5.6

Afternoon Delight

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<i>Afternoon Delight</i>

Part of Afternoon Delight wants to be a sitcom, and part wants to be a John Cassavetes film. That these two sides never find harmony is no surprise. The movie is a mishmash of material—some strong and some not—with no sense of tone or intent. For every promising moment, there’s a frustrating feeling of missed opportunity.

Writer/director Jill Soloway targets the familiar topic of suburban boredom, with a stripper-prostitute serving as the catalyst that disrupts the comfort of everyday life. Kathryn Hahn stars as Rachel, an affluent housewife with an ideal husband, Jeff (Josh Radnor). Rachel is bored with life’s routine and distressed that she and Jeff haven’t had sex for six months. To spice things up, Rachel convinces Jeff to go to a strip club with her and some friends.

After receiving a lap dance from a stripper named McKenna (Juno Temple), Rachel becomes entranced. She fakes a chance meeting with the simple, blunt blonde, then starts meeting her for coffee every day. When McKenna dramatically ends up leaving her apartment, Rachel invites her to come live in her house and work as a nanny.

There is a sense of liberal guilt guiding Rachel, as she keeps talking about helping McKenna find a better life. (For McKenna’s part, she had never suggested that she wanted to get out of the “full-service sex worker” business.) But equal motivation stems from the desire to add adventurous instability to her domestic life.

Hahn is very likable as Rachel, but doesn’t quite internalize her characters’ infatuation in a way that elevates and focuses the drama. She isn’t helped by the movie’s confusion over its identity.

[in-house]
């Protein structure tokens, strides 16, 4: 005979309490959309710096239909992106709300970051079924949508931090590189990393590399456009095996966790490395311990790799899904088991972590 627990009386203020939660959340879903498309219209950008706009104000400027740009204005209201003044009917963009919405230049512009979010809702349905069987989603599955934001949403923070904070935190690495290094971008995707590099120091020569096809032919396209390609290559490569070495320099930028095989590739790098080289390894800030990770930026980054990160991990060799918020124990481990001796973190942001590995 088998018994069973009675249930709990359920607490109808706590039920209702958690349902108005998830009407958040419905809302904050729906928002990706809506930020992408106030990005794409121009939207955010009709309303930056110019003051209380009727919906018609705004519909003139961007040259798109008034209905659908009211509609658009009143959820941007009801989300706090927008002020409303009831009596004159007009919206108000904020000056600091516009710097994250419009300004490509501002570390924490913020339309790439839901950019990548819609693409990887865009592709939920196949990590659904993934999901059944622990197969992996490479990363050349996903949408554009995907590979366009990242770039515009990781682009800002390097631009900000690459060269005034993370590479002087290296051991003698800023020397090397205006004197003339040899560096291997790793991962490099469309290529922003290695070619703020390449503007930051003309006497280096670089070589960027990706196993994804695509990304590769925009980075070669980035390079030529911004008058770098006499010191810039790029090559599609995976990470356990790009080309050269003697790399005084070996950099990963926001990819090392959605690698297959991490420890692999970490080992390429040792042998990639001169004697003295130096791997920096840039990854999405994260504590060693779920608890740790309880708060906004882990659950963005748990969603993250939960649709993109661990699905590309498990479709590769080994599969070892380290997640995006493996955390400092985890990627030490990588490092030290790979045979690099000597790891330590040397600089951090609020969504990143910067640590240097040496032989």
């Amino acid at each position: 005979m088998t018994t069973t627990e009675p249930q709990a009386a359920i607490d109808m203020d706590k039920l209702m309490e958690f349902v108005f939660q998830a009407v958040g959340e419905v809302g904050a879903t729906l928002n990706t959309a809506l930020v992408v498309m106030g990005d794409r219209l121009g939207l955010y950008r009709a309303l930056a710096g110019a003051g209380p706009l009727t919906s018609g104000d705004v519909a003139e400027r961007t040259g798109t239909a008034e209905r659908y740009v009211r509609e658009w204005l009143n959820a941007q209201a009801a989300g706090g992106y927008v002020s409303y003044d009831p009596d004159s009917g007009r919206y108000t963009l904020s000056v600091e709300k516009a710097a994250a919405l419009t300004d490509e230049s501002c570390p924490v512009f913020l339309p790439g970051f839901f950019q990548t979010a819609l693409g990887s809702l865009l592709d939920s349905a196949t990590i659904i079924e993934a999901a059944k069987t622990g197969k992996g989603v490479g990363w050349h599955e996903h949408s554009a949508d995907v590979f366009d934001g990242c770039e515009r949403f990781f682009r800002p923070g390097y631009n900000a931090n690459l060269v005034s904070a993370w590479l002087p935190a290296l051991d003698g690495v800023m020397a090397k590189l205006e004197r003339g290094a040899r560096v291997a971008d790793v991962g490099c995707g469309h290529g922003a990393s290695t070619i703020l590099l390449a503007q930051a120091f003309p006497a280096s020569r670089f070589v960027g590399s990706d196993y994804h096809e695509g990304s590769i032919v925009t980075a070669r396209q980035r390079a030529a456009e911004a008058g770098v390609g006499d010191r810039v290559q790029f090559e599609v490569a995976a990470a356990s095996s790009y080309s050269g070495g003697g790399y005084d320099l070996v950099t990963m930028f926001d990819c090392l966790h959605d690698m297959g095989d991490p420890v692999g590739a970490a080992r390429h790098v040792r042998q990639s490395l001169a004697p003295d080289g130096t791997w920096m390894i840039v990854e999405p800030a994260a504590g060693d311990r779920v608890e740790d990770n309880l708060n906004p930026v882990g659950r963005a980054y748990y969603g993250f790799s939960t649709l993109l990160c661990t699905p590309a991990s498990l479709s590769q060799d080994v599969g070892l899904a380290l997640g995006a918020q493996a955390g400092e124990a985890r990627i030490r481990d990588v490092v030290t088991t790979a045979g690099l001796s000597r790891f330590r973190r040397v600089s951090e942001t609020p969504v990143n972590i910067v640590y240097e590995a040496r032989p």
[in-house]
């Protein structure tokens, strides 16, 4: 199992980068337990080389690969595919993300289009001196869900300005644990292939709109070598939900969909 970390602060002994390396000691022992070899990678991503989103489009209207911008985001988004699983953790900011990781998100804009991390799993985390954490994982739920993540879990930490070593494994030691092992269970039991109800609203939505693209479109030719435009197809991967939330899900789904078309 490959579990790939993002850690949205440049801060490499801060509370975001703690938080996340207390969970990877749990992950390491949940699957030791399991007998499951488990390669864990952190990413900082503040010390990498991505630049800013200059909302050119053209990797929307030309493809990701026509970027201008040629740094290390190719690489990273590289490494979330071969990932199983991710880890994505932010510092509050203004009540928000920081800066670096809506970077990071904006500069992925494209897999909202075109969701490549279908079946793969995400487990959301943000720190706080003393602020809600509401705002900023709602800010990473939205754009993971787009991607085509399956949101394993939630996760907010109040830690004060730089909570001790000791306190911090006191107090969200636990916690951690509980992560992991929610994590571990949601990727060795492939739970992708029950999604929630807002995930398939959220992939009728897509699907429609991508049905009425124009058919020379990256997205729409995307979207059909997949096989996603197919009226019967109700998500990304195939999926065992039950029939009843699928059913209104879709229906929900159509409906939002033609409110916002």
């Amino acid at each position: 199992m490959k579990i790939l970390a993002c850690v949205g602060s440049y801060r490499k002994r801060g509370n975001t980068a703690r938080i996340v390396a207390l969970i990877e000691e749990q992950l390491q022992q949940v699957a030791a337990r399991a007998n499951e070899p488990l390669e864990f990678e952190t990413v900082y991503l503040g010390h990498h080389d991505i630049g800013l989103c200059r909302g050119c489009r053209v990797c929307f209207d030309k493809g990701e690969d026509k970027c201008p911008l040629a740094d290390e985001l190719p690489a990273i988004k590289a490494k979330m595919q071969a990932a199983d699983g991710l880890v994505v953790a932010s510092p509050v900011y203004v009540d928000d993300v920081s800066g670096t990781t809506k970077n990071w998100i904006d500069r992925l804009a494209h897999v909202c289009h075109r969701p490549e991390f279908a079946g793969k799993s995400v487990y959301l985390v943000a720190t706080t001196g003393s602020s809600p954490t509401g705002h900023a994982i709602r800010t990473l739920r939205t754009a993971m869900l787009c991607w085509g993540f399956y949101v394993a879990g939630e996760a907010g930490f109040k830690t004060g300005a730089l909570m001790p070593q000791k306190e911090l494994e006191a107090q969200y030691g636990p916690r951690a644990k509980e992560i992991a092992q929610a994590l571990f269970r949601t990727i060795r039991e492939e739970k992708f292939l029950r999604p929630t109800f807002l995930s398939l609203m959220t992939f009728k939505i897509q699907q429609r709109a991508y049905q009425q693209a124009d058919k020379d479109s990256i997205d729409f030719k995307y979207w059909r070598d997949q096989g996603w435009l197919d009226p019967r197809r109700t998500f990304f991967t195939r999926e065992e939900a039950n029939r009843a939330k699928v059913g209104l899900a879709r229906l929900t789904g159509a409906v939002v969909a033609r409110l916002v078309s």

Soloway is an established TV writer with credits like United States of Tara and Six Feet Under. Here, she spins some engaging dialogue for her likable actors—Jane Lynch is a pleasure as Rachel’s self-centered psychiatrist)—but doesn’t seem entirely sure what she wants to say. One scene she’s doing obvious, cutesy gags about casual nudity, the next she’s staging a loud drunken confessional.

Temple’s performance is intriguing thanks largely to her character’s nonchalance. She doesn’t want to garner sympathy with a sob story; she’s just living her matter-of-fact life. Even when she’s drawing everyone’s attention in Rachel’s pool, she does so without a hint of effort. It feels like a genuine, “Oh yeah, I’m used to being sexy” rather than a coy, “Why, I only wear this when I don’t care how I look!”

But Afternoon Delight lets down her character, as well. As it nears its climax, contrivances spring from all directions. An attempt to add emotional depth to McKenna rings hollow because it’s simply a means to a sexy, scandalous finale. Rather than really examine the female leads’ insecurities and emotions, Soloway goes for the obvious conclusions—and does so in a way that lets the main characters off the hook on the biggest issues. As the sense of a genuine story fades, so does any interest in the characters.

Director: Jill Soloway
Writer: Jill Soloway
Starring: Kathryn Hahn, Juno Temple, Josh Radnor, Jessica St. Clair, Jane Lynch and Michaela Watkins
Release Date: Aug. 30, 2013

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